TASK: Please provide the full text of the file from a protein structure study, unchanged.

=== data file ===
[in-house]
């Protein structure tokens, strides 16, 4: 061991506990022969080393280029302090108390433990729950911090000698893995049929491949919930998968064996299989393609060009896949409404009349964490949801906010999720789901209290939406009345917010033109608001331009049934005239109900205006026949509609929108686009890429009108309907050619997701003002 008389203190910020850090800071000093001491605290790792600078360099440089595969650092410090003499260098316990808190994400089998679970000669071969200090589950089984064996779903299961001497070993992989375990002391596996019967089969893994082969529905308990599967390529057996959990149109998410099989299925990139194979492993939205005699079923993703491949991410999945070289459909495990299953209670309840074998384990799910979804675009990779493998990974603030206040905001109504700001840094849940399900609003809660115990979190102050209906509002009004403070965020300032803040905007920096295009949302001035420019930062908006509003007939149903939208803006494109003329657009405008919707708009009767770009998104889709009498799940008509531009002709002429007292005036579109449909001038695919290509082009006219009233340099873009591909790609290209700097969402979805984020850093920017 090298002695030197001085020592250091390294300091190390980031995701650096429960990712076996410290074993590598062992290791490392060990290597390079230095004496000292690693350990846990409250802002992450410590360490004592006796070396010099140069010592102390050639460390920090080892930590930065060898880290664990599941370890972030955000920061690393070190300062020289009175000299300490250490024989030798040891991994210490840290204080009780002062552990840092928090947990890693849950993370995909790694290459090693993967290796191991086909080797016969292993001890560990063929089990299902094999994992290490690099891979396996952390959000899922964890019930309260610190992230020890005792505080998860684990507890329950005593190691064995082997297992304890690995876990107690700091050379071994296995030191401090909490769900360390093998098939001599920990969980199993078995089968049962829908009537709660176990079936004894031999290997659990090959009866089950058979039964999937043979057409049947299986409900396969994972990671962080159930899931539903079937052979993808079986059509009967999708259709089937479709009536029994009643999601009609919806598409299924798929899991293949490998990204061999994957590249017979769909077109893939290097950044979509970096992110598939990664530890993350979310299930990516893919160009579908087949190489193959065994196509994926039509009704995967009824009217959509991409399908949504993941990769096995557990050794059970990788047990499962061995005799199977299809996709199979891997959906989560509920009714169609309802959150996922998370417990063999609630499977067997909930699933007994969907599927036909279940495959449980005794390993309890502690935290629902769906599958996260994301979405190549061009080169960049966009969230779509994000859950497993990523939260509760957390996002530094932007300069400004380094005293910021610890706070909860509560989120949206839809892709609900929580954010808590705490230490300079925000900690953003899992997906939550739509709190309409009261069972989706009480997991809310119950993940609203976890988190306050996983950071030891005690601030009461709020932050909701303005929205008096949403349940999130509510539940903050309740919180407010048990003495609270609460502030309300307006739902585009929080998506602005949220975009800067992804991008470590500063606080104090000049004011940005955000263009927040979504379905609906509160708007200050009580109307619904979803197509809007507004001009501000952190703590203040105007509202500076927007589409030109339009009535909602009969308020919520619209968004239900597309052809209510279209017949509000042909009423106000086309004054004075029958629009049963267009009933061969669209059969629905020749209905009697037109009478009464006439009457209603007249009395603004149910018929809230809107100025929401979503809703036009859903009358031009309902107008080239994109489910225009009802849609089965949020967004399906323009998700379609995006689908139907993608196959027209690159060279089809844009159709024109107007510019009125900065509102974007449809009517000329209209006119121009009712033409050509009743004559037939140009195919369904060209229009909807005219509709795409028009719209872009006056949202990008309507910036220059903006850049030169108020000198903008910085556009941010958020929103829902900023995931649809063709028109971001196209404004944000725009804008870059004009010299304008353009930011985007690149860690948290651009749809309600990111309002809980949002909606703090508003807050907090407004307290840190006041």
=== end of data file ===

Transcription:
[in-house]
């Protein structure tokens, strides 16, 4: 061991506990022969080393280029302090108390433990729950911090000698893995049929491949919930998968064996299989393609060009896949409404009349964490949801906010999720789901209290939406009345917010033109608001331009049934005239109900205006026949509609929108686009890429009108309907050619997701003002 008389203190910020850090800071000093001491605290790792600078360099440089595969650092410090003499260098316990808190994400089998679970000669071969200090589950089984064996779903299961001497070993992989375990002391596996019967089969893994082969529905308990599967390529057996959990149109998410099989299925990139194979492993939205005699079923993703491949991410999945070289459909495990299953209670309840074998384990799910979804675009990779493998990974603030206040905001109504700001840094849940399900609003809660115990979190102050209906509002009004403070965020300032803040905007920096295009949302001035420019930062908006509003007939149903939208803006494109003329657009405008919707708009009767770009998104889709009498799940008509531009002709002429007292005036579109449909001038695919290509082009006219009233340099873009591909790609290209700097969402979805984020850093920017 090298002695030197001085020592250091390294300091190390980031995701650096429960990712076996410290074993590598062992290791490392060990290597390079230095004496000292690693350990846990409250802002992450410590360490004592006796070396010099140069010592102390050639460390920090080892930590930065060898880290664990599941370890972030955000920061690393070190300062020289009175000299300490250490024989030798040891991994210490840290204080009780002062552990840092928090947990890693849950993370995909790694290459090693993967290796191991086909080797016969292993001890560990063929089990299902094999994992290490690099891979396996952390959000899922964890019930309260610190992230020890005792505080998860684990507890329950005593190691064995082997297992304890690995876990107690700091050379071994296995030191401090909490769900360390093998098939001599920990969980199993078995089968049962829908009537709660176990079936004894031999290997659990090959009866089950058979039964999937043979057409049947299986409900396969994972990671962080159930899931539903079937052979993808079986059509009967999708259709089937479709009536029994009643999601009609919806598409299924798929899991293949490998990204061999994957590249017979769909077109893939290097950044979509970096992110598939990664530890993350979310299930990516893919160009579908087949190489193959065994196509994926039509009704995967009824009217959509991409399908949504993941990769096995557990050794059970990788047990499962061995005799199977299809996709199979891997959906989560509920009714169609309802959150996922998370417990063999609630499977067997909930699933007994969907599927036909279940495959449980005794390993309890502690935290629902769906599958996260994301979405190549061009080169960049966009969230779509994000859950497993990523939260509760957390996002530094932007300069400004380094005293910021610890706070909860509560989120949206839809892709609900929580954010808590705490230490300079925000900690953003899992997906939550739509709190309409009261069972989706009480997991809310119950993940609203976890988190306050996983950071030891005690601030009461709020932050909701303005929205008096949403349940999130509510539940903050309740919180407010048990003495609270609460502030309300307006739902585009929080998506602005949220975009800067992804991008470590500063606080104090000049004011940005955000263009927040979504379905609906509160708007200050009580109307619904979803197509809007507004001009501000952190703590203040105007509202500076927007589409030109339009009535909602009969308020919520619209968004239900597309052809209510279209017949509000042909009423106000086309004054004075029958629009049963267009009933061969669209059969629905020749209905009697037109009478009464006439009457209603007249009395603004149910018929809230809107100025929401979503809703036009859903009358031009309902107008080239994109489910225009009802849609089965949020967004399906323009998700379609995006689908139907993608196959027209690159060279089809844009159709024109107007510019009125900065509102974007449809009517000329209209006119121009009712033409050509009743004559037939140009195919369904060209229009909807005219509709795409028009719209872009006056949202990008309507910036220059903006850049030169108020000198903008910085556009941010958020929103829902900023995931649809063709028109971001196209404004944000725009804008870059004009010299304008353009930011985007690149860690948290651009749809309600990111309002809980949002909606703090508003807050907090407004307290840190006041």